The Department of Homeland Security is that. Working with Under Secretary Hutchinson and Secretary Ridge, ICE developed a program called Cornerstone. The mission of Cornerstone is to coordinate ICE's various economic investigations – whether it's money laundering, the illegal export of controlled technology and arms, commercial fraud, smuggling operations, or intellectual property rights and trade violations – into an integrated program to combat systemic vulnerabilities that threaten U.S. economic security and ultimately the safety of our Homeland.

There are three key aspects to the Cornerstone approach:

1. Mapping and coordinating the investigation and analysis of various financial, commercial, and trade crimes that, as a whole, threaten U.S. economic security;

2. Intensive outreach, networking, and information-sharing with the private sector in order to work together to detect and close down systemic vulnerabilities in the affected industries;

3. Gathering, assessing, and distributing intelligence indicating red flags in the economy to the private sector, Congress, domestic and foreign law enforcement and intelligence communities.

This approach has proven very successful for DHS in attacking the financial lifeblood of terrorist and criminal organizations. Examples of the complex and high-impact investigations pursued by ICE include initiatives such as the Bank of Commerce and Credit International (BCCI) in Tampa, Operation Greenback in South Florida, Operation Casablanca in Los Angeles, and Operation Green Mile in Phoenix. In addition, ICE now leads New York's El Dorado Task Force, a High Intensity Drug Trafficking Area Program initiative, and Miami's Foreign Political Corruption Task Force. These operations and task forces, some of which have existed for decades, have resulted in the seizure of more than $900 million.

Since ICE's inception on March 1, 2003, ICE financial investigations have resulted in more than 1300 arrests, 720 indictments, 560 convictions, and seized approximately $150 million. But more important than case statistics is Cornerstone's guiding principle of adaptability. Until recently, the Cornerstone program focused primarily on money laundering and financial investigations. And yet, as a recent General Accounting Office (GAO) study reported, terrorists have available to them alternative financing mechanisms, such as counterfeit merchandise operations, intellectual property rights violations, and other commercial fraud; earning and moving dollars via precious stones and metals; trade-based money laundering; Internet schemes; and online gambling.

Because of the broad spectrum of economic investigative authorities and resources available to ICE, we can – and have – gone after each of these realms of potential criminal and terrorist financing.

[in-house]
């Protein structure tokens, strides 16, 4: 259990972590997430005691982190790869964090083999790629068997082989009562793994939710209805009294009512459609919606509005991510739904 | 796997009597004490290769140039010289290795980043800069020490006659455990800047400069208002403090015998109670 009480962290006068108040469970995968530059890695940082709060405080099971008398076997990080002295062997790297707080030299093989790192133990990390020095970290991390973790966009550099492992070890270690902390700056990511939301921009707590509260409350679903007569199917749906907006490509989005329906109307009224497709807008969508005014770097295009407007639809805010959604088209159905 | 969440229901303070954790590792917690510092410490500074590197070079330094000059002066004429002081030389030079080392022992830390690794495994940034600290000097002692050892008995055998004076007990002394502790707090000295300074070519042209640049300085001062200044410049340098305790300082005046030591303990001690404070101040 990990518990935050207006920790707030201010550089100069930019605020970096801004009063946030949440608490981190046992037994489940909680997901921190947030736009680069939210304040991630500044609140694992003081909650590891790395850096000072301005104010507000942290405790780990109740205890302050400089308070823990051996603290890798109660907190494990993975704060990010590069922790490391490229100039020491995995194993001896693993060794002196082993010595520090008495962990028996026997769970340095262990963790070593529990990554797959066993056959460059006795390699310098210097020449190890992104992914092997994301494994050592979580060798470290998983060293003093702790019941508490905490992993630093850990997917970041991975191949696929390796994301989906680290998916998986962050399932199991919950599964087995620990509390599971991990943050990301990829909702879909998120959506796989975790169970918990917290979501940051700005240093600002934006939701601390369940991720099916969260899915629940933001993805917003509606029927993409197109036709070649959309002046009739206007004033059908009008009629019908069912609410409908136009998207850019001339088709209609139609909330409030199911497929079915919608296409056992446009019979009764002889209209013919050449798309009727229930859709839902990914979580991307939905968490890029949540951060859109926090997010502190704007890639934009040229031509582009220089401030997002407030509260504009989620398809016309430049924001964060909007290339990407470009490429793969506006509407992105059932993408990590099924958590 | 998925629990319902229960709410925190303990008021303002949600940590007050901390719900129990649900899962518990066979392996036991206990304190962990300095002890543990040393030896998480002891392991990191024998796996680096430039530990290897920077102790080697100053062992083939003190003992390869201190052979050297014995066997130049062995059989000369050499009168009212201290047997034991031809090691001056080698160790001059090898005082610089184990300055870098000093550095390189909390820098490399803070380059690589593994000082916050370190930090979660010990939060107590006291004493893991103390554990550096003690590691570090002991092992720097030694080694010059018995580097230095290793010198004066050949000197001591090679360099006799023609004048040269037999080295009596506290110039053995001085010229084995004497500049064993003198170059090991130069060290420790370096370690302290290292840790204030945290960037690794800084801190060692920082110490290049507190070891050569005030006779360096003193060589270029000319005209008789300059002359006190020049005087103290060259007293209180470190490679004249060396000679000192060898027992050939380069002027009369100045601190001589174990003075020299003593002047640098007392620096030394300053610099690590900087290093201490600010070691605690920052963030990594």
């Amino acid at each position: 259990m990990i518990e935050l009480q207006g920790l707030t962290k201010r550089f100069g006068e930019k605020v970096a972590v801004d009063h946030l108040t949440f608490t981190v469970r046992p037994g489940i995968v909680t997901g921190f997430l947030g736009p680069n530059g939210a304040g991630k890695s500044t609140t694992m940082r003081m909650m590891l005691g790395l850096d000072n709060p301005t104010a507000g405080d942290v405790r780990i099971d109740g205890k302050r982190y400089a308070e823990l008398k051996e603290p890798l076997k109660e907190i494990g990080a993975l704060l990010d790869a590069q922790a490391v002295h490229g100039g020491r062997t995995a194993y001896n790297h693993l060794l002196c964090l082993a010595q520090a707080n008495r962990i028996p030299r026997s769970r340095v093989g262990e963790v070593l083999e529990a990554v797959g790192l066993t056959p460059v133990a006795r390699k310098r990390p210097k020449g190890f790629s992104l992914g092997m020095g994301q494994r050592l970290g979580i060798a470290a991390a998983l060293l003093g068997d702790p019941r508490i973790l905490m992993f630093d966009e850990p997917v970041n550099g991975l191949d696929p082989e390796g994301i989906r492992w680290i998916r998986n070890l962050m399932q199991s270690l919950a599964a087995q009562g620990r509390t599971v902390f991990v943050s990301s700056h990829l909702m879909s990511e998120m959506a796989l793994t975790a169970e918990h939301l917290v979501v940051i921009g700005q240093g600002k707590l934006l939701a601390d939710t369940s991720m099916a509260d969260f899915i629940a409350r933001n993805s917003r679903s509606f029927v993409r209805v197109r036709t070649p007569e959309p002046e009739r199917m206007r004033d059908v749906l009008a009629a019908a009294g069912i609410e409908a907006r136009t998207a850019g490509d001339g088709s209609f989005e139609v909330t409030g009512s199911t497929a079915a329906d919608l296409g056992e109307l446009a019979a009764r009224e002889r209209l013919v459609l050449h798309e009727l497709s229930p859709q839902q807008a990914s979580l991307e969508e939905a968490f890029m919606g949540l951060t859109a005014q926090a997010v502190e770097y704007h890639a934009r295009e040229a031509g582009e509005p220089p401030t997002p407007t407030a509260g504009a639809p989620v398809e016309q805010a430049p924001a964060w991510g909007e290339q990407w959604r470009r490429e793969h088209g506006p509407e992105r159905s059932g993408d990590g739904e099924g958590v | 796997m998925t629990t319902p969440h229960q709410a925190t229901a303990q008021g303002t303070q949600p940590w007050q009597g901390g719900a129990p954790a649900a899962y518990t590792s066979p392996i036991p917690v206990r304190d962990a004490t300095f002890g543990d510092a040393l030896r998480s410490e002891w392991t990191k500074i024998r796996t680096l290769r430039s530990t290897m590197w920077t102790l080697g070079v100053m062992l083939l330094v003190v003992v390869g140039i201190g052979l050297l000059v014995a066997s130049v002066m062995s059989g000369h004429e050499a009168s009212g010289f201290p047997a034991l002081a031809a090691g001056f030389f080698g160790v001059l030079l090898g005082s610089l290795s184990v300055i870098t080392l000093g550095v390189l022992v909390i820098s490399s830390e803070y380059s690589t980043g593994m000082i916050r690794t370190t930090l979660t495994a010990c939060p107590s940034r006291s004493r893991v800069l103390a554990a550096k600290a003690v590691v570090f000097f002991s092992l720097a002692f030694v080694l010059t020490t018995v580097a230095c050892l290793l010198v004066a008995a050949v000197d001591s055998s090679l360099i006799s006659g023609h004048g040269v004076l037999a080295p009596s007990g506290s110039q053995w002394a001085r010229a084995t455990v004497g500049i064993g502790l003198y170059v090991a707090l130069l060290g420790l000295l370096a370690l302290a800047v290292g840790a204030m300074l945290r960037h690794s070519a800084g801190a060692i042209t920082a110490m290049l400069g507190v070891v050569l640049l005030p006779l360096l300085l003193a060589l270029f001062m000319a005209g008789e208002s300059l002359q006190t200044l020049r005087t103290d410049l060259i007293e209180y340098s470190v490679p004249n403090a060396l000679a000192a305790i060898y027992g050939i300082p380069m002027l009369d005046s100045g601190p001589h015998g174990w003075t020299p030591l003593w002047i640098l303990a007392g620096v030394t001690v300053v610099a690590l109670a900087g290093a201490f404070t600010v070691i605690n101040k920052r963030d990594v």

Just last month, ICE affected the largest takedown ever of cigarette smuggling operations into the United States. ICE had an equally significant case taking down a money-laundering operation using gold to move and store revenues in Massachusetts. Am I suggesting that either of these cases has a direct link to terrorism? No, I am not. I am suggesting that each of these cases represent a system open to exploitation – whether by criminal or terrorist organizations. And while we must work with the FBI and our other colleagues in law enforcement to develop leads to prove such terrorist links, we must also continue to dismantle the systems that we know undermine the security of the American economy – whether they be a terrorist organization or strictly a criminal one.

The unique concentration of financial and economic enforcement assets at ICE allows for the Department of Homeland Security to continuously evolve to address the ever-changing threats to the integrity of the U.S. economy. Recently, this was demonstrated by a new initiative from ICE's Miami and foreign attaché offices, in conjunction with the U.S. Attorney's Office. ICE identified that foreign government officials, identified as Politically Exposed Persons (PEPs), were purchasing assets in the U.S. with criminally derived proceeds from the Caribbean, Central, and South American countries. In response to this threat, ICE developed the Foreign Political Corruption Task Force to address foreign public corruption and related money laundering. This task force works in coordination with the State Department, other domestic ICE field offices, foreign attachés, and representatives of the foreign governments where public funds have been embezzled.